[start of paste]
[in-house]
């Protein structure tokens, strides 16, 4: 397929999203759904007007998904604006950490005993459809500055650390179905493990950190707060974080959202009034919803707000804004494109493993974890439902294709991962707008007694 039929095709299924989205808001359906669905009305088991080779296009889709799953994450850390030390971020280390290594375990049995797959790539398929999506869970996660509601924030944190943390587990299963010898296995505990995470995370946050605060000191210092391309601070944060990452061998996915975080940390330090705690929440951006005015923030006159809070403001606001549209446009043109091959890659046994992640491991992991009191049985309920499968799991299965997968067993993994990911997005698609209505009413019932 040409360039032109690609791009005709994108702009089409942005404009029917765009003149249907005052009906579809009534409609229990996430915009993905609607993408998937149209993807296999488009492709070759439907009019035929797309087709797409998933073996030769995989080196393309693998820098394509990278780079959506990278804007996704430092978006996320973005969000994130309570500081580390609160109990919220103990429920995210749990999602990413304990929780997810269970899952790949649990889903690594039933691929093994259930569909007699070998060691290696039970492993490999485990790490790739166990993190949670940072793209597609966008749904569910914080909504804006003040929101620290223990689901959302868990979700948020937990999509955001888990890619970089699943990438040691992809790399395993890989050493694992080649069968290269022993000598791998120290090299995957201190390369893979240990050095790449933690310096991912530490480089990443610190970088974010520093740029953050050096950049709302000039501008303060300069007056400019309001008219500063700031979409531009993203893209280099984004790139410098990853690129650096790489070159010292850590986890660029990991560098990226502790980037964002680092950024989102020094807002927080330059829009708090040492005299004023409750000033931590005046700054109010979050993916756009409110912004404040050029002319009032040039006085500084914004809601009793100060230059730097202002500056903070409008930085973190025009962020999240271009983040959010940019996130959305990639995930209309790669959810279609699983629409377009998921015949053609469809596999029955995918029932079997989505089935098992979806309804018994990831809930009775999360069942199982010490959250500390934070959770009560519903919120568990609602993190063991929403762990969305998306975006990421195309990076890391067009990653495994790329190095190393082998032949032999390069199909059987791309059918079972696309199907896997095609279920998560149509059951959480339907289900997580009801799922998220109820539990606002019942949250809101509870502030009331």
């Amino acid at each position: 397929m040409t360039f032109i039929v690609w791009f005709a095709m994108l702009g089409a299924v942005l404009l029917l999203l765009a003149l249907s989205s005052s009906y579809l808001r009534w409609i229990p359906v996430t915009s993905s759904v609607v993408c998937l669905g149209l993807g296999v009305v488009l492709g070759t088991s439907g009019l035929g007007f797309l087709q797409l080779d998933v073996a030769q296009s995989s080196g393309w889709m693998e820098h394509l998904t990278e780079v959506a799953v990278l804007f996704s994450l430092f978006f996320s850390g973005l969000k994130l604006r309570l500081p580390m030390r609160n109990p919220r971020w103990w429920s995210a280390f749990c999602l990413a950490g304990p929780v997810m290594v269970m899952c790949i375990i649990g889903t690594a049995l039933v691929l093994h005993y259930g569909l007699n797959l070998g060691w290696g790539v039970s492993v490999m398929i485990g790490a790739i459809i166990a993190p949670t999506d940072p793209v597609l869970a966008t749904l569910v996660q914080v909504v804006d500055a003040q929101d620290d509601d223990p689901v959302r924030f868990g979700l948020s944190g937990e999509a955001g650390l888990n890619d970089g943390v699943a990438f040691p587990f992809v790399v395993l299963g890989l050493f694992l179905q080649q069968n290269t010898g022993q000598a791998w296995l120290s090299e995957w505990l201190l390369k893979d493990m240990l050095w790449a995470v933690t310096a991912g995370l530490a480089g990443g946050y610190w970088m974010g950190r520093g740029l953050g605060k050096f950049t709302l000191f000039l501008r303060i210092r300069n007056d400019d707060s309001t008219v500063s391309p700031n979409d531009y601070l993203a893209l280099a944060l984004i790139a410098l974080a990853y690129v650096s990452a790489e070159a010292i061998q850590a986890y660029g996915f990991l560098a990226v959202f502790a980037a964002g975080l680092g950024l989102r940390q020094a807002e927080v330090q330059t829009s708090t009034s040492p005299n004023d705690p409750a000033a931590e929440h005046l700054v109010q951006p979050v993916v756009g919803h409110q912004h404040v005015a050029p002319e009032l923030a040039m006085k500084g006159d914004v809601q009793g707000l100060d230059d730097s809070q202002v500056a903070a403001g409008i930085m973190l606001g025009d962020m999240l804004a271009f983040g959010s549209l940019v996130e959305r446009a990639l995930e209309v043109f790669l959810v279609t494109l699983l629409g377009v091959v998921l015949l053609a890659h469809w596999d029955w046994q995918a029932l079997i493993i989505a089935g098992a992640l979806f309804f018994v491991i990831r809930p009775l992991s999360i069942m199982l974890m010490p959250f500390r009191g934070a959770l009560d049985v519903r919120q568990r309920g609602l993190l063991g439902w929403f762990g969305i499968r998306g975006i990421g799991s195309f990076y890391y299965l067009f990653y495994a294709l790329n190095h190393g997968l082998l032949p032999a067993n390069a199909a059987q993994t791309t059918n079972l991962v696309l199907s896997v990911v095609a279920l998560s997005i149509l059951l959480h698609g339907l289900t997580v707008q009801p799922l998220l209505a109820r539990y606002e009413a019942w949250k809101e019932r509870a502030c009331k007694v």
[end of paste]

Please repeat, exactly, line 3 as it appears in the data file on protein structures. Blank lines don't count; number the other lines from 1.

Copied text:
């Amino acid at each position: 397929m040409t360039f032109i039929v690609w791009f005709a095709m994108l702009g089409a299924v942005l404009l029917l999203l765009a003149l249907s989205s005052s009906y579809l808001r009534w409609i229990p359906v996430t915009s993905s759904v609607v993408c998937l669905g149209l993807g296999v009305v488009l492709g070759t088991s439907g009019l035929g007007f797309l087709q797409l080779d998933v073996a030769q296009s995989s080196g393309w889709m693998e820098h394509l998904t990278e780079v959506a799953v990278l804007f996704s994450l430092f978006f996320s850390g973005l969000k994130l604006r309570l500081p580390m030390r609160n109990p919220r971020w103990w429920s995210a280390f749990c999602l990413a950490g304990p929780v997810m290594v269970m899952c790949i375990i649990g889903t690594a049995l039933v691929l093994h005993y259930g569909l007699n797959l070998g060691w290696g790539v039970s492993v490999m398929i485990g790490a790739i459809i166990a993190p949670t999506d940072p793209v597609l869970a966008t749904l569910v996660q914080v909504v804006d500055a003040q929101d620290d509601d223990p689901v959302r924030f868990g979700l948020s944190g937990e999509a955001g650390l888990n890619d970089g943390v699943a990438f040691p587990f992809v790399v395993l299963g890989l050493f694992l179905q080649q069968n290269t010898g022993q000598a791998w296995l120290s090299e995957w505990l201190l390369k893979d493990m240990l050095w790449a995470v933690t310096a991912g995370l530490a480089g990443g946050y610190w970088m974010g950190r520093g740029l953050g605060k050096f950049t709302l000191f000039l501008r303060i210092r300069n007056d400019d707060s309001t008219v500063s391309p700031n979409d531009y601070l993203a893209l280099a944060l984004i790139a410098l974080a990853y690129v650096s990452a790489e070159a010292i061998q850590a986890y660029g996915f990991l560098a990226v959202f502790a980037a964002g975080l680092g950024l989102r940390q020094a807002e927080v330090q330059t829009s708090t009034s040492p005299n004023d705690p409750a000033a931590e929440h005046l700054v109010q951006p979050v993916v756009g919803h409110q912004h404040v005015a050029p002319e009032l923030a040039m006085k500084g006159d914004v809601q009793g707000l100060d230059d730097s809070q202002v500056a903070a403001g409008i930085m973190l606001g025009d962020m999240l804004a271009f983040g959010s549209l940019v996130e959305r446009a990639l995930e209309v043109f790669l959810v279609t494109l699983l629409g377009v091959v998921l015949l053609a890659h469809w596999d029955w046994q995918a029932l079997i493993i989505a089935g098992a992640l979806f309804f018994v491991i990831r809930p009775l992991s999360i069942m199982l974890m010490p959250f500390r009191g934070a959770l009560d049985v519903r919120q568990r309920g609602l993190l063991g439902w929403f762990g969305i499968r998306g975006i990421g799991s195309f990076y890391y299965l067009f990653y495994a294709l790329n190095h190393g997968l082998l032949p032999a067993n390069a199909a059987q993994t791309t059918n079972l991962v696309l199907s896997v990911v095609a279920l998560s997005i149509l059951l959480h698609g339907l289900t997580v707008q009801p799922l998220l209505a109820r539990y606002e009413a019942w949250k809101e019932r509870a502030c009331k007694v």